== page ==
Bread, Moon, & Gravity
Early astronomers, mistaking the basaltic plains of the Moon for water, named them maria, Latin for seas. There’s Mare Crisium, Sea of Crises; Mare Ingenii, Sea of Cleverness; and Mare Cogitum, profoundly, the Sea that has Become Known. There are also lunar “lakes”—Lake of Summer, Lake of Autumn, but also Lakes of Sorrow, of Softness, of Forgetfulness—not to mention Bay of Roughness and Marsh of Epidemics and Lands of Manna.
Manna on the Moon. Like an island wafer amidst these raging seas.
Bread of heaven indeed.
Turns out, whole grains are a thorn in a baker’s side. Germ and bran soak up water, add weight to a dough, hinder its rising capacity, and sometimes result in a loaf too dense to enjoy.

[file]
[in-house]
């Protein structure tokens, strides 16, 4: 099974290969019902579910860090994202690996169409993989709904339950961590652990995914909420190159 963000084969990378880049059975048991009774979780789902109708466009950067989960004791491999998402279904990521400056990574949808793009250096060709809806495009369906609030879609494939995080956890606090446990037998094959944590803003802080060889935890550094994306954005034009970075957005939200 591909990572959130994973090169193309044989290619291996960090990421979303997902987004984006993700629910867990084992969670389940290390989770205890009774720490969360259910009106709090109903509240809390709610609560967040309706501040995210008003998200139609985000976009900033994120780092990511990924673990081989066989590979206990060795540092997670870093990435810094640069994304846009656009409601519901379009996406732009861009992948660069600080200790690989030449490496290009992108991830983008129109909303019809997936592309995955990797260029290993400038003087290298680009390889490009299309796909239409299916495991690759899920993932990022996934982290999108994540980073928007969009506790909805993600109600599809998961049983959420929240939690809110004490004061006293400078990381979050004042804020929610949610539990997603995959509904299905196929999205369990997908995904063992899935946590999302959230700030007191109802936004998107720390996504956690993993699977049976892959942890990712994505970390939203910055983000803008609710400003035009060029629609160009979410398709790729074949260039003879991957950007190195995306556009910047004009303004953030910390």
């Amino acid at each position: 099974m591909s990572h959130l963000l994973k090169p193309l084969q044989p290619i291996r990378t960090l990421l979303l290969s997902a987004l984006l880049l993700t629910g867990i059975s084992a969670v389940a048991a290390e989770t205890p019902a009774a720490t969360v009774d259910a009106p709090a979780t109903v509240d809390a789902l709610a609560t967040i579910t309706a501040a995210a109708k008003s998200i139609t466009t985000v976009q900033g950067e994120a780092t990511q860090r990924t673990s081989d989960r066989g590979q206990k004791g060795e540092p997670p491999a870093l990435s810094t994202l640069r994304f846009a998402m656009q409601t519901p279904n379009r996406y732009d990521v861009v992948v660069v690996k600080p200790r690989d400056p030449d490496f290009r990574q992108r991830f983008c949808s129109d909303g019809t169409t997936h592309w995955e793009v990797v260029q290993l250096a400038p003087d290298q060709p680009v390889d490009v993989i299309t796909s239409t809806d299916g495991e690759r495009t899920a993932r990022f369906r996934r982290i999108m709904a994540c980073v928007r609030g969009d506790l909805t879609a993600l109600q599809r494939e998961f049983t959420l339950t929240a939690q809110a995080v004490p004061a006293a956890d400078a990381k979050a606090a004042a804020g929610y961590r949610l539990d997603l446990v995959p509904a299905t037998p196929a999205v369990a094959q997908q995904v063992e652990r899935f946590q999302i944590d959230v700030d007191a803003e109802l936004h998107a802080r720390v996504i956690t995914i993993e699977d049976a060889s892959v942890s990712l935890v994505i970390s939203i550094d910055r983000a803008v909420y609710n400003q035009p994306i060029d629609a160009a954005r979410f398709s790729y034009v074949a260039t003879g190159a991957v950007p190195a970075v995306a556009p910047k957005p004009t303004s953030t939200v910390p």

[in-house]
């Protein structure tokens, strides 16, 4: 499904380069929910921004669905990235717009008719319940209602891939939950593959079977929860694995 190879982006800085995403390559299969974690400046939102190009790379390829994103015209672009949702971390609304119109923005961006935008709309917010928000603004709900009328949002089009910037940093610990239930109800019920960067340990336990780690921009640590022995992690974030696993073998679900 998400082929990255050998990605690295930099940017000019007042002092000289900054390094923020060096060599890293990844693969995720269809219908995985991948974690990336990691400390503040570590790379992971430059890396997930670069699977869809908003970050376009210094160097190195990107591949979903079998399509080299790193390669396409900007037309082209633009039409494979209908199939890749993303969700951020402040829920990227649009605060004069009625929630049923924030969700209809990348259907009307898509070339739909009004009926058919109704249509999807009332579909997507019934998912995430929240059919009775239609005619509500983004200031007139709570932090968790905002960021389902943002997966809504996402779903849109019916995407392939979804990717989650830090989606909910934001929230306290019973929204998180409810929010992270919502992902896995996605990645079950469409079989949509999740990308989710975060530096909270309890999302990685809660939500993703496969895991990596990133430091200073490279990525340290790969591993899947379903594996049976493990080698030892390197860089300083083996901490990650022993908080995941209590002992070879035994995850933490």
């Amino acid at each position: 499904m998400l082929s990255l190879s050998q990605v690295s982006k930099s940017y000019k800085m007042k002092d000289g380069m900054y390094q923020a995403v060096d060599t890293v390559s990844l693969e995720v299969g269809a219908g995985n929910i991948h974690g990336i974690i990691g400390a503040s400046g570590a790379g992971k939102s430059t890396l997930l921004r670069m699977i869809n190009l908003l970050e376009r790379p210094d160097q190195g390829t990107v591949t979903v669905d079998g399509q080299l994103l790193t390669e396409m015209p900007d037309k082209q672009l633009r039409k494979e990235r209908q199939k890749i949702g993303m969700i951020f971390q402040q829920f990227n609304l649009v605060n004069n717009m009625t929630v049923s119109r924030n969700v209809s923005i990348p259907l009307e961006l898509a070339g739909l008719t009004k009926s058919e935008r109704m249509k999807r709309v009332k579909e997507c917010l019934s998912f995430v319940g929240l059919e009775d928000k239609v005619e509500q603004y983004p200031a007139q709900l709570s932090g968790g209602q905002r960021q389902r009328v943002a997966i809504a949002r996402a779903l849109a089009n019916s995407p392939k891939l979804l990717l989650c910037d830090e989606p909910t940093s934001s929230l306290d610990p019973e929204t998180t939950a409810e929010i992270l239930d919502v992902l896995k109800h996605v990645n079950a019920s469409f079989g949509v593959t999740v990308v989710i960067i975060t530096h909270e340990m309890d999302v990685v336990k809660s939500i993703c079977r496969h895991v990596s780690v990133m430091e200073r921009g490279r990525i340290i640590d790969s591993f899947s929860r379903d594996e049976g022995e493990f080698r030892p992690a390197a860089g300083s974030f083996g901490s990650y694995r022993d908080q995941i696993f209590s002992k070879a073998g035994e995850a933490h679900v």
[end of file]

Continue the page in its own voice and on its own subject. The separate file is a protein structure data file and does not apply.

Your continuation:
So water content is key. With white flour, the agreed-upon “baker’s percentage” of water to flour is 60%. With whole grain flour, it’s more like 105%– though sometimes up to 130%.
In the words of legendary baker and grain expert Dave Miller: “You’re always fighting gravity with whole grain.”
The Moon’s gravitational field is full of anomalies, bullseye craters hiding an excess distribution of mass, altering local gravity above and around them. In 2012, twin probes Ebb and Flow orbited the Moon in tandem, mapping variations in the gravitational field and giving precise measurements of the lunar crust. Imagine ancient blows resulting all these years later in the Moon’s should-I-shouldn’t-I discretion, the way wounds make us wary.
During the Apollo 11’s radio blackout, aboard the Eagle lunar lander, Buzz Aldrin said a prayer and took communion— a small piece of bread, a small vial of wine.
“In the one-sixth gravity of the moon, the wine curled slowly and gracefully up the side of the cup,” Aldrin wrote. The sacred crumb of God’s body rested on his tongue in a moment where man reached back toward heaven.